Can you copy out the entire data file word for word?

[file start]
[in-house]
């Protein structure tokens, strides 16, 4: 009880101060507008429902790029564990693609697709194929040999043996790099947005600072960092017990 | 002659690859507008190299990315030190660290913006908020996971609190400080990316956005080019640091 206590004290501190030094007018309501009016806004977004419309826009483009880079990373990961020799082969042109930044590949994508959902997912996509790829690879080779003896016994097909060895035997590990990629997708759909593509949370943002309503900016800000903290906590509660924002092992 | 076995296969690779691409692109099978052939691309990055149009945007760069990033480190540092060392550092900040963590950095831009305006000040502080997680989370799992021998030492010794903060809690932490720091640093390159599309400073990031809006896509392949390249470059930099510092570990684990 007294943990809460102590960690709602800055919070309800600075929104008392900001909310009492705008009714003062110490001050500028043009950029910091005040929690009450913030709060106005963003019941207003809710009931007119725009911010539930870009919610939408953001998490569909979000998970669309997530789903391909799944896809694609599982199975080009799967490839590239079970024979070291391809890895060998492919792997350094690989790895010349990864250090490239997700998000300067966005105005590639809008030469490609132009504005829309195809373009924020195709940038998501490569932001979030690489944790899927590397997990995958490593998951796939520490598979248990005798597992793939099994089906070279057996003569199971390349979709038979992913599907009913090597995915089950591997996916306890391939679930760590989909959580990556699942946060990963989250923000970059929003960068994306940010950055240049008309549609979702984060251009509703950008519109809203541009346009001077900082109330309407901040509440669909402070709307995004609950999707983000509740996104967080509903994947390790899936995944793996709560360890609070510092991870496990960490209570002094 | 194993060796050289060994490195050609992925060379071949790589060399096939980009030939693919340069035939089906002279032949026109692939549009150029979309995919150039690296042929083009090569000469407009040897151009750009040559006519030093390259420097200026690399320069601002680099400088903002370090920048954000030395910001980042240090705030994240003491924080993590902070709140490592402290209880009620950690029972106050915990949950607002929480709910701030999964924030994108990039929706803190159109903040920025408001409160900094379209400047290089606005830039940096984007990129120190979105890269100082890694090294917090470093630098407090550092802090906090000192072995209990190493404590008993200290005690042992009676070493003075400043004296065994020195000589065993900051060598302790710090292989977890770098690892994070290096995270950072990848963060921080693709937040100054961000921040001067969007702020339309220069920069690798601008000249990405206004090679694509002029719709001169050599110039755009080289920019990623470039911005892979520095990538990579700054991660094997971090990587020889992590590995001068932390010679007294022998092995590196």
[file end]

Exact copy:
[in-house]
């Protein structure tokens, strides 16, 4: 009880101060507008429902790029564990693609697709194929040999043996790099947005600072960092017990 | 002659690859507008190299990315030190660290913006908020996971609190400080990316956005080019640091 206590004290501190030094007018309501009016806004977004419309826009483009880079990373990961020799082969042109930044590949994508959902997912996509790829690879080779003896016994097909060895035997590990990629997708759909593509949370943002309503900016800000903290906590509660924002092992 | 076995296969690779691409692109099978052939691309990055149009945007760069990033480190540092060392550092900040963590950095831009305006000040502080997680989370799992021998030492010794903060809690932490720091640093390159599309400073990031809006896509392949390249470059930099510092570990684990 007294943990809460102590960690709602800055919070309800600075929104008392900001909310009492705008009714003062110490001050500028043009950029910091005040929690009450913030709060106005963003019941207003809710009931007119725009911010539930870009919610939408953001998490569909979000998970669309997530789903391909799944896809694609599982199975080009799967490839590239079970024979070291391809890895060998492919792997350094690989790895010349990864250090490239997700998000300067966005105005590639809008030469490609132009504005829309195809373009924020195709940038998501490569932001979030690489944790899927590397997990995958490593998951796939520490598979248990005798597992793939099994089906070279057996003569199971390349979709038979992913599907009913090597995915089950591997996916306890391939679930760590989909959580990556699942946060990963989250923000970059929003960068994306940010950055240049008309549609979702984060251009509703950008519109809203541009346009001077900082109330309407901040509440669909402070709307995004609950999707983000509740996104967080509903994947390790899936995944793996709560360890609070510092991870496990960490209570002094 | 194993060796050289060994490195050609992925060379071949790589060399096939980009030939693919340069035939089906002279032949026109692939549009150029979309995919150039690296042929083009090569000469407009040897151009750009040559006519030093390259420097200026690399320069601002680099400088903002370090920048954000030395910001980042240090705030994240003491924080993590902070709140490592402290209880009620950690029972106050915990949950607002929480709910701030999964924030994108990039929706803190159109903040920025408001409160900094379209400047290089606005830039940096984007990129120190979105890269100082890694090294917090470093630098407090550092802090906090000192072995209990190493404590008993200290005690042992009676070493003075400043004296065994020195000589065993900051060598302790710090292989977890770098690892994070290096995270950072990848963060921080693709937040100054961000921040001067969007702020339309220069920069690798601008000249990405206004090679694509002029719709001169050599110039755009080289920019990623470039911005892979520095990538990579700054991660094997971090990587020889992590590995001068932390010679007294022998092995590196």